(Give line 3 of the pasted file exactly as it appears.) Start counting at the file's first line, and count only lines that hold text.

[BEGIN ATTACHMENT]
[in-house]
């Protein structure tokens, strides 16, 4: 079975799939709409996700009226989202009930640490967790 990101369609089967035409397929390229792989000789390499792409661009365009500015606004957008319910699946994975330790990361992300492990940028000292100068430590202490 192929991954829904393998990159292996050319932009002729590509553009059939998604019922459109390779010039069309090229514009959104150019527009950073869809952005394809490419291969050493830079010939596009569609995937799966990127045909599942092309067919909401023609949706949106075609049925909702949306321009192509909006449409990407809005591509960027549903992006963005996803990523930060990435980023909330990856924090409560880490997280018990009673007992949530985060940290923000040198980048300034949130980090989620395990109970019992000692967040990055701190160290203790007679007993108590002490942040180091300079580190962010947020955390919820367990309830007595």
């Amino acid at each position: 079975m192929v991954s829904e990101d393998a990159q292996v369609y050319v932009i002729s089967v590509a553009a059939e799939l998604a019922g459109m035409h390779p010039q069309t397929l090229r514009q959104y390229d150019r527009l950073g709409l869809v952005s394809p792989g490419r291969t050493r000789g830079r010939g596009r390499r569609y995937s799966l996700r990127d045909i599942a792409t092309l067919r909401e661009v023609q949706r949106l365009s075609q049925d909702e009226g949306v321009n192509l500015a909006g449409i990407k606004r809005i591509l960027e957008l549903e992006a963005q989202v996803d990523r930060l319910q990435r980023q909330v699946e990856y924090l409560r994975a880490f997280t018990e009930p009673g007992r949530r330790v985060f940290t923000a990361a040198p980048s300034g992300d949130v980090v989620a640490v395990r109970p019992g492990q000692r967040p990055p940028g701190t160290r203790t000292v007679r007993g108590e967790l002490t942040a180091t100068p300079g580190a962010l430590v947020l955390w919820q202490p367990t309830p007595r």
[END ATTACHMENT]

């Amino acid at each position: 079975m192929v991954s829904e990101d393998a990159q292996v369609y050319v932009i002729s089967v590509a553009a059939e799939l998604a019922g459109m035409h390779p010039q069309t397929l090229r514009q959104y390229d150019r527009l950073g709409l869809v952005s394809p792989g490419r291969t050493r000789g830079r010939g596009r390499r569609y995937s799966l996700r990127d045909i599942a792409t092309l067919r909401e661009v023609q949706r949106l365009s075609q049925d909702e009226g949306v321009n192509l500015a909006g449409i990407k606004r809005i591509l960027e957008l549903e992006a963005q989202v996803d990523r930060l319910q990435r980023q909330v699946e990856y924090l409560r994975a880490f997280t018990e009930p009673g007992r949530r330790v985060f940290t923000a990361a040198p980048s300034g992300d949130v980090v989620a640490v395990r109970p019992g492990q000692r967040p990055p940028g701190t160290r203790t000292v007679r007993g108590e967790l002490t942040a180091t100068p300079g580190a962010l430590v947020l955390w919820q202490p367990t309830p007595r």